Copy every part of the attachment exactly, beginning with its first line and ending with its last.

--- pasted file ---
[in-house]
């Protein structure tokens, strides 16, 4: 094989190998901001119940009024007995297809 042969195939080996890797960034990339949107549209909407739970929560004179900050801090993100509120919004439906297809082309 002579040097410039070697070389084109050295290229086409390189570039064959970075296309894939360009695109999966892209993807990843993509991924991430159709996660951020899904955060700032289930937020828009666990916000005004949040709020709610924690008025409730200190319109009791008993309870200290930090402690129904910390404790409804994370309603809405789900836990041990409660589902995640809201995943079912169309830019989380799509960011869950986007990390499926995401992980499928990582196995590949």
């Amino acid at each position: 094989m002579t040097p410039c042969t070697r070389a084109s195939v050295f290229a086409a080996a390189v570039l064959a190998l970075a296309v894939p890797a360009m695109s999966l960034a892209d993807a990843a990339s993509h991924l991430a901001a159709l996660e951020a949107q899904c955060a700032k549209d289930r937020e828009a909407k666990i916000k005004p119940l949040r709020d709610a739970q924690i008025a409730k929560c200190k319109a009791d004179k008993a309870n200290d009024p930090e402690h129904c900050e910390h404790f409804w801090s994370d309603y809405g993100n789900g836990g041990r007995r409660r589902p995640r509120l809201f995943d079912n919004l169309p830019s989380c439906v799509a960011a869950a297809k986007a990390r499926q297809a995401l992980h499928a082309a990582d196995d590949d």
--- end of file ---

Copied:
[in-house]
């Protein structure tokens, strides 16, 4: 094989190998901001119940009024007995297809 042969195939080996890797960034990339949107549209909407739970929560004179900050801090993100509120919004439906297809082309 002579040097410039070697070389084109050295290229086409390189570039064959970075296309894939360009695109999966892209993807990843993509991924991430159709996660951020899904955060700032289930937020828009666990916000005004949040709020709610924690008025409730200190319109009791008993309870200290930090402690129904910390404790409804994370309603809405789900836990041990409660589902995640809201995943079912169309830019989380799509960011869950986007990390499926995401992980499928990582196995590949």
């Amino acid at each position: 094989m002579t040097p410039c042969t070697r070389a084109s195939v050295f290229a086409a080996a390189v570039l064959a190998l970075a296309v894939p890797a360009m695109s999966l960034a892209d993807a990843a990339s993509h991924l991430a901001a159709l996660e951020a949107q899904c955060a700032k549209d289930r937020e828009a909407k666990i916000k005004p119940l949040r709020d709610a739970q924690i008025a409730k929560c200190k319109a009791d004179k008993a309870n200290d009024p930090e402690h129904c900050e910390h404790f409804w801090s994370d309603y809405g993100n789900g836990g041990r007995r409660r589902p995640r509120l809201f995943d079912n919004l169309p830019s989380c439906v799509a960011a869950a297809k986007a990390r499926q297809a995401l992980h499928a082309a990582d196995d590949d």